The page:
Sunday, April 14, 2024
67.0°F

Taking a look at the legacy of former President Jimmy Carter

| August 30, 2023 12:00 AM

In late August it was reported that Jimmy and Rosalynn Carter had entered their “final days.”

The 39th President is 98 and his bride of 77 years is 96. Their grandson, Josh, told People Magazine that they are “still holding hands” and that Jimmy is still eating his favorite peanut butter ice cream. The former President has been in hospice care since February, declining lifesaving assistance. He recently revealed final plans for his burial near his modest home at Plains, Georgia, and has requested that President Joe Biden deliver his eulogy at a formal memorial service in Washington.

About 30 years ago my family visited Disney World in Florida, and we were able to fit in a side trip to Andersonville in southern Georgia where one of our Civil War ancestors, a U.S. Army veteran, wrote about his experiences in the rebel prison there. Carter’s hometown of Plains is a short drive from Andersonville, and so we were able to visit the tiny town, three-year high school, and church where the former President regularly taught Sunday school. Regrettably, our return flight home prevented our being able to stay for the service the following morning.

A reform Governor of Georgia in the 1960s, beginning with 2% name recognition, Carter won an astounding upset victory in securing the Democratic presidential nomination in 1976. He was benefitted in this by his use of the term “born again Christian” to describe his religious faith and win the Democratic caucuses in heavily evangelical Iowa.

His presidency included many notable accomplishments. The Camp David Accord he brokered has brought a lasting peace between Egypt and Israel. Greatly concerned about clean energy, he installed solar panels on the White House, and established the Department of Energy. Committed to public education, he extended the Head Start Program to migrant children and established the Department of Education.

He also successfully negotiated the intensively controversial treaty that gave the U.S.-constructed canal to Panama. The narrow Senate victory in approving this treaty was largely secured by the vote of Montana Senator Paul Hatfield, which also assured Hatfield’s defeat in the Senate primary election of that year to the popular young Congressman Max Baucus. For his sacrifice, Hatfield received an appointment to the federal bench.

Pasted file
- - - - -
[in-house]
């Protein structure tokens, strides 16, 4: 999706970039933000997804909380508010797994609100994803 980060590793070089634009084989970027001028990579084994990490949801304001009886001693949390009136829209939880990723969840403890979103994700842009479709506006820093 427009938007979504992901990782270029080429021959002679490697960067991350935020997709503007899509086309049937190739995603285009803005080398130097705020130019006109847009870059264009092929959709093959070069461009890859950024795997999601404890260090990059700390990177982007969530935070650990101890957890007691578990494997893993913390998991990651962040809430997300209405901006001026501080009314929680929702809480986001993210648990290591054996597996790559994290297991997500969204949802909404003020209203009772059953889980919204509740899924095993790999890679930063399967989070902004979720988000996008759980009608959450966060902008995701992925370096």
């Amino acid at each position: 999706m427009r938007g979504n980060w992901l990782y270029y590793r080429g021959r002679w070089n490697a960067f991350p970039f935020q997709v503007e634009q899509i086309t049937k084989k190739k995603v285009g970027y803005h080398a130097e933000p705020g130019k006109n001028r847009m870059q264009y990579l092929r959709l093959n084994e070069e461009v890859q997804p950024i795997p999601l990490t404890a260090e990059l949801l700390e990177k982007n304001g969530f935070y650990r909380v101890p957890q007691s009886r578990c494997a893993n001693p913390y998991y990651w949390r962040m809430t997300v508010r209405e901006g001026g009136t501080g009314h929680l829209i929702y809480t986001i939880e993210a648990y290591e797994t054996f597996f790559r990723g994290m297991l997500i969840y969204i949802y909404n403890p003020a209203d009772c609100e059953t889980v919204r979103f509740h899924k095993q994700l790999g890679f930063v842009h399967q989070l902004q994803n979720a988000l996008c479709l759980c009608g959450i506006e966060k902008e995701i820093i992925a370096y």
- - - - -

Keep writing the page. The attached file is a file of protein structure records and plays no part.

Though ironic now, reacting to the Soviet invasion of Afghanistan, Carter organized the boycott of the 1980 Olympics slated for Moscow. Carter was continually plagued by economic pains throughout his presidency. Double-digit inflation, combined with dormant growth, resulted in chronic “stagflation,” a term that caught on and severely undermined Carter’s chances for reelection. The year-long ordeal of captured American hostages in Iran sealed Carter’s political doom.

Surveys showed the outsider Carter at over 60% approval at the outset of his administration. Though controlled by his own Democratic Party, Carter’s relationship with Congress was always rocky. His inexperienced congressional liaison, Hamilton Jordan (he pronounced it Jerdon) was a hard bargainer, apparently with little interest in cultivating the egos of legislative leaders. An exasperated Speaker Tip O’Neill nick-named him “Hannibal Jerken.”

Then there was Carter’s heavy-drinking hillbilly brother Billy who attempted to cash in on his brother’s success by marketing his country-brewed “Billy Beer.” Senate Republican leader Bob Dole commented that those who tried it thought “Billy’s horse must have diabetes.”

Carter fought off a challenge from Edward Kennedy in 1980 for the presidential nomination, but it widened the rift between the moderate rural and urban liberal wings of the Democratic Party. The moderate Republican George H.W. Bush prevented a similar fissure in Republican ranks by agreeing to accept the Republican nomination for Vice President with charismatic conservative presidential nominee Ronald Reagan. The result was a GOP landslide.

Looking back, historians routinely rank Carter as only an average President. But his long legacy of selfless service in the 42 years after his Presidency probably ranks Carter first among former Presidents. Because of his national commitment to housing for the American poor he and Rosalynn have been famous volunteers for Habitat for Humanity. With his commitment to fair and accurate global elections, Carter visited scores of emerging nations to supervise their election processes.

If not a great President, Jimmy Carter was certainly a good man. Our nation will miss him.

Bob Brown, of Whitefish, is a former Montana Secretary of State and Montana Senate President.